August 22, 2015
Everything in search engine marketing (SEM) is concerned with user experience. Is your website mobile responsive? Do you have quality content? Do you answer visitors’ questions?
All of those questions relate to the overall experience of a website, which is the ultimate ranking factor for SEM.
However, we’re going to break down five of the most important so you know where we stand in 2015 in regards to SEM and SEO, and the trajectory we’re on for the future.
Let’s take a deep dive into these ranking factors:
Did you know mobile searches surpassed desktop this year? Google confirmed mobile surpassed desktop earlier this year. This means mobile must take a higher precedence for all website owners because more people are surfing the web on their mobile device or tablet.
To neglect mobile traffic means you neglect at least 50% of traffic (depending on your niche) and in some cases, you could be missing out on upwards of 70% of traffic if you don’t have a mobile responsive website.
Gone are the days of only focusing on your desktop design. You absolutely must guarantee your mobile design is fluid, functional and not confusing.
Again, this plays into user experience, which is the overarching theme for all of these factors. If visitors land on your website and they have to finger pinch to zoom in and out, you can be assured they won’t remain on your website for long.
So what should you do if your website isn’t responsive?
Those are really your only two options because you don’t need to put this on the backburner.
Google already scared everyone with its “Mobilegeddon,” in which it broadcast that people would drop in rank if they didn’t have a mobile-responsive website by April 21. It was a slow start to the update, but now non-responsive websites are sliding down the ranks.
Bottom line – get responsive.
The phrase “content is king” is thrown around the SEM and online marketing community all too often. Some laugh at the phrase and others take it seriously. You should take it seriously.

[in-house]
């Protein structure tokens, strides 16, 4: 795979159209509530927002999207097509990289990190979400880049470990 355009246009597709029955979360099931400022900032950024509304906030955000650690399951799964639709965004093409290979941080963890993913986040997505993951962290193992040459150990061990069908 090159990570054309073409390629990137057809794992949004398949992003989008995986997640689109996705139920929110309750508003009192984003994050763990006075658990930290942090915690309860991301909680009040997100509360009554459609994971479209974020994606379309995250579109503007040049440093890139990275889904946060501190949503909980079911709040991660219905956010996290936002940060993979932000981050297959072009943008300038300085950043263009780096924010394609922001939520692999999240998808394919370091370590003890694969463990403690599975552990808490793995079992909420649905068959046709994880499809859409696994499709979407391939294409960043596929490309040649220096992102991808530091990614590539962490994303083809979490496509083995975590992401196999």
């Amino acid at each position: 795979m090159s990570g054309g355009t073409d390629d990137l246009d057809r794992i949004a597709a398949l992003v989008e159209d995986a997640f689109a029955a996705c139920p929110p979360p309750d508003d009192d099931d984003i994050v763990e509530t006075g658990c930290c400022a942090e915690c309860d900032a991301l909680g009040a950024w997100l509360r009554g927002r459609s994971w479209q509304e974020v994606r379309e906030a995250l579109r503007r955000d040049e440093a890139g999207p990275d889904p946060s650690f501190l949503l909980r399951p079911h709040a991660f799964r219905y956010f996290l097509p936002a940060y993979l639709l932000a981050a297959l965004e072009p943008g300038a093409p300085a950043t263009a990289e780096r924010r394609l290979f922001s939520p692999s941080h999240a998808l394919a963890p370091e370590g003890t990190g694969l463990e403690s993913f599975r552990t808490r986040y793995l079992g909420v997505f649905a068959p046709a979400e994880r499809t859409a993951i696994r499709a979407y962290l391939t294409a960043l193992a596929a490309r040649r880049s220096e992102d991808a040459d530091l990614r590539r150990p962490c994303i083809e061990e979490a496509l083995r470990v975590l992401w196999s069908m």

Google released its Panda update back in 2011, but it was a serious update. The gist—Panda targeted websites with thin content, or spam content, that was only focused on getting the website ranked for different keywords.
It’s an update to filter out all of the poor quality websites that don’t add value to the searcher.
This update has caused one of the greatest shifts in all of the online marketing world. Quality content has always won and it’s now more important than ever.
Here’s an example:
You search for “how to build coffee table” on Google. If you click on a website and there’s only one or two paragraphs of text, nothing truly describing how to build a coffee table and certainly no photos. What are you going to do?
You just clicked back. Why?
You left because the site didn’t provide content of any value to you. You were hoping for some specs, a few photos, maybe a how-to video or something teaching you how to build a coffee table.
You must approach your content in the same way. If you only have a paragraph or two on some of your pages, it’s too thin. Expand your content and think, “what does the user intend to find on this page and am I providing what they need?”
If you’re not, take time to figure out what you need to add. Maybe it’s an FAQ section, photos, videos, infographics or just more text.
Again, consider your experience on websites and how you determine what is useful and what isn’t. Then apply that process to your own content and think of the user experience.
The better, more useful and engaging content you provide—the higher you will rank, the more traffic you will receive and hopefully more revenue for your business, organization or educational institute.